“I don’t know,” his father said. “The last project you started and didn’t finish was selling Christmas cards. That cost me $20.”
“That was four years ago. Besides, this is different.”
“Let me think about it. Okay?”
On Monday night after family home evening, the family talked about John’s plan. Finally they decided that John would borrow $500 from the bank on his father’s signature, and he’d also throw in $200 of his own savings to buy 15 hives.
By Wednesday, John found a place to put his hives. It was in the middle of an alfalfa field in a small valley whose hills were covered with sweet clover.
He took Cathy fishing a couple of times a month. She was easy to please, she could bait her own hook, and she seemed happy just to be with him without feeling pressure about getting serious. But John felt himself falling in love, although he didn’t tell her because he knew it would upset her.
Once that summer he took her out to see his bees. As he helped her get her bee suit and veil and gloves on, she half-seriously threatened, “If I get stung, you’re in real trouble.”
“Don’t worry. Bees don’t hurt anybody unless they’re being hurt.”
He took off the top hive cover, and pulled out a frame of honey, covered with bees. He gently brushed them off with a small brush. A cloud of bees surrounded them. He showed her the pattern of eggs laid by the queen, and, after some searching of some frames from another super, he showed her the queen.
“You love it here, don’t you?” she asked him thoughtfully.
He nodded his head. “I really do.”
After they were through, they moved several hundred feet away from the hives, took off their veils, and sat down and ate lunch. John looked up from his sandwich, and it seemed that his mind etched the scene forever into his memory. Cathy, her hair the color of ripe wheat, talked happily about the Church; her voice was like a pleasant song. The field of alfalfa was a sea of purple blossoms. Further up on the hill, the yellow sweet clover blanketed the ground. John watched a steady stream of his bees returning to the hives, each one carrying a small bead of pollen. Small puffs of clouds hung lazily in the sun-drenched sky.
It was a moment that lasted forever.
“Are you listening to what I’m saying?” Cathy asked.
“Cathy, you’re so beautiful.”
“Oh sure,” she said with embarrassment, “in a pair of coveralls.”
“Really you are.” He thought about telling her that the sun made her hair look like a tan flame, and that he loved her, and that the moment seemed perfect, as if all nature had contrived to give him one moment when all his senses would come alive and record forever in his mind one instant of his life, and that no matter how old he got he’d never forget this one moment.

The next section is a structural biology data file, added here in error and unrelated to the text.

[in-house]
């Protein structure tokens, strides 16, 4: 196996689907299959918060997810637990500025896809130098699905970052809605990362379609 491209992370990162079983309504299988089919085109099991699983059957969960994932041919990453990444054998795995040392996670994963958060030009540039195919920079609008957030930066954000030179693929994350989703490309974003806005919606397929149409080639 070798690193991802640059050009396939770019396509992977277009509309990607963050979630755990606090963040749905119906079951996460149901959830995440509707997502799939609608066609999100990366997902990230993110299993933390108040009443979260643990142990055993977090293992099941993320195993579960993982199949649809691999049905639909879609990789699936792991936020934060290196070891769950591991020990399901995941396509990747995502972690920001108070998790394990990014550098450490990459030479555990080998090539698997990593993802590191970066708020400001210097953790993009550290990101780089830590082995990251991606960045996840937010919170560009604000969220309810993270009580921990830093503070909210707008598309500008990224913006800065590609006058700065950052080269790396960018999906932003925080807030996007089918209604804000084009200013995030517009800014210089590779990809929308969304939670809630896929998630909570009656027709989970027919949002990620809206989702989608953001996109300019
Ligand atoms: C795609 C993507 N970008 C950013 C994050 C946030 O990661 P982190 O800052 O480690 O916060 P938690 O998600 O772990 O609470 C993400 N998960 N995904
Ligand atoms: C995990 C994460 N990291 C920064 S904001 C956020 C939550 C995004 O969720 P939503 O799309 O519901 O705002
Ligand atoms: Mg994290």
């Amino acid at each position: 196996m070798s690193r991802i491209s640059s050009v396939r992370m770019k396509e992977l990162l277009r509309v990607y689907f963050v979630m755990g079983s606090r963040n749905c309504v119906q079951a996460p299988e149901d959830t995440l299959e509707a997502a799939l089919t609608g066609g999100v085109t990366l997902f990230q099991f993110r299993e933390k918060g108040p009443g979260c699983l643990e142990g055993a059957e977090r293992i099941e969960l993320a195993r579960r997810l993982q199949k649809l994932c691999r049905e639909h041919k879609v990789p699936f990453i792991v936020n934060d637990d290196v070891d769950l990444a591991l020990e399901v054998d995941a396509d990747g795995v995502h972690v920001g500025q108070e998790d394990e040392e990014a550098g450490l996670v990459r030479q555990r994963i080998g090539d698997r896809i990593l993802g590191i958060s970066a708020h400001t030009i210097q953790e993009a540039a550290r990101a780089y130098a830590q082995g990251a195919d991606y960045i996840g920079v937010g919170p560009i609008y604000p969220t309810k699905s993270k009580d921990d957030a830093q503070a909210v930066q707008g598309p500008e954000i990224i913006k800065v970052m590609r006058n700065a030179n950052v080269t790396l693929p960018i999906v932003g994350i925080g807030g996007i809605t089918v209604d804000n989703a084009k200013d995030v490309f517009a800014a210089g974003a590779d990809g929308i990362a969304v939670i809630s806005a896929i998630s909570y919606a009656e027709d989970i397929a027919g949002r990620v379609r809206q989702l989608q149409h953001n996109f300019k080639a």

“It’s real nice out here, isn’t it?” was all he said.
The next Sunday the bishop called him to be an assistant beekeeper for the ward welfare project. John learned as quickly as he could. When Brother Mattson applied powdered antibiotic mixed with powdered sugar to the church bees, John helped him and then hurried to his bees and did the same thing. When Brother Mattson split some hives, John split some of his hives.
By the end of the summer, he had extracted 1,800 pounds of honey from his hives, sold it for $900, paid off his loan, and put $100 dollars in the bank.
From that time on, John knew what he’d do with his life. He’d be a beekeeper.
A day before Cathy was supposed to go back to BYU, he took her out fishing. As they sat in a small rubber raft in the middle of a lake, he finally got the courage to say it.
“Cathy, I think I love you.”
“Do you? I think a lot of you too.”
“If I were older, and if I’d already been on my mission, I’d ask you to marry me.”
She touched his cheek. “I guess our timing’s not too good, huh?”
“I guess not,” John said.
“But you’ll always be one of my best friends,” Cathy told him.
The next day Cathy left for the Y.
The next summer, John set aside $2,000 for his mission from money he’d earned from his hives.